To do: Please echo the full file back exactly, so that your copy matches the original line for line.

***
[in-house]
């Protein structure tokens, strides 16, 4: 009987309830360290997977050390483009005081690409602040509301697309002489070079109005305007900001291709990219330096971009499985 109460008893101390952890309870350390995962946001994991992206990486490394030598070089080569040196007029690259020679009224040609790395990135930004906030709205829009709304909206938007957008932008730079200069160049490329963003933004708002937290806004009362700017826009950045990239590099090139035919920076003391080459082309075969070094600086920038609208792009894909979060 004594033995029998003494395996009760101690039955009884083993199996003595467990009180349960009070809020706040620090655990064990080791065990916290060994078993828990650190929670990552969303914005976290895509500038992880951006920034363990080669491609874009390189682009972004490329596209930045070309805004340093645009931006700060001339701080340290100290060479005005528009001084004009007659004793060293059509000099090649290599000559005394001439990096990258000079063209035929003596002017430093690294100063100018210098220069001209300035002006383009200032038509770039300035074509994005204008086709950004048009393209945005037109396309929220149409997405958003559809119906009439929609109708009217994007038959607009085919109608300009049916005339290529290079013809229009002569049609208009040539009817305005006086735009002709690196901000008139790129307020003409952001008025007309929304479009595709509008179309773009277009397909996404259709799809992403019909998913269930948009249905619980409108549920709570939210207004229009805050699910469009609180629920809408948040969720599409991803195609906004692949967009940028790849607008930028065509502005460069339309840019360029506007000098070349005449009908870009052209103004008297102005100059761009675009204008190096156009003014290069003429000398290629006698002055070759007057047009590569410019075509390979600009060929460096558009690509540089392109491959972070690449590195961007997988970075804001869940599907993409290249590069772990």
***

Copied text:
[in-house]
């Protein structure tokens, strides 16, 4: 009987309830360290997977050390483009005081690409602040509301697309002489070079109005305007900001291709990219330096971009499985 109460008893101390952890309870350390995962946001994991992206990486490394030598070089080569040196007029690259020679009224040609790395990135930004906030709205829009709304909206938007957008932008730079200069160049490329963003933004708002937290806004009362700017826009950045990239590099090139035919920076003391080459082309075969070094600086920038609208792009894909979060 004594033995029998003494395996009760101690039955009884083993199996003595467990009180349960009070809020706040620090655990064990080791065990916290060994078993828990650190929670990552969303914005976290895509500038992880951006920034363990080669491609874009390189682009972004490329596209930045070309805004340093645009931006700060001339701080340290100290060479005005528009001084004009007659004793060293059509000099090649290599000559005394001439990096990258000079063209035929003596002017430093690294100063100018210098220069001209300035002006383009200032038509770039300035074509994005204008086709950004048009393209945005037109396309929220149409997405958003559809119906009439929609109708009217994007038959607009085919109608300009049916005339290529290079013809229009002569049609208009040539009817305005006086735009002709690196901000008139790129307020003409952001008025007309929304479009595709509008179309773009277009397909996404259709799809992403019909998913269930948009249905619980409108549920709570939210207004229009805050699910469009609180629920809408948040969720599409991803195609906004692949967009940028790849607008930028065509502005460069339309840019360029506007000098070349005449009908870009052209103004008297102005100059761009675009204008190096156009003014290069003429000398290629006698002055070759007057047009590569410019075509390979600009060929460096558009690509540089392109491959972070690449590195961007997988970075804001869940599907993409290249590069772990």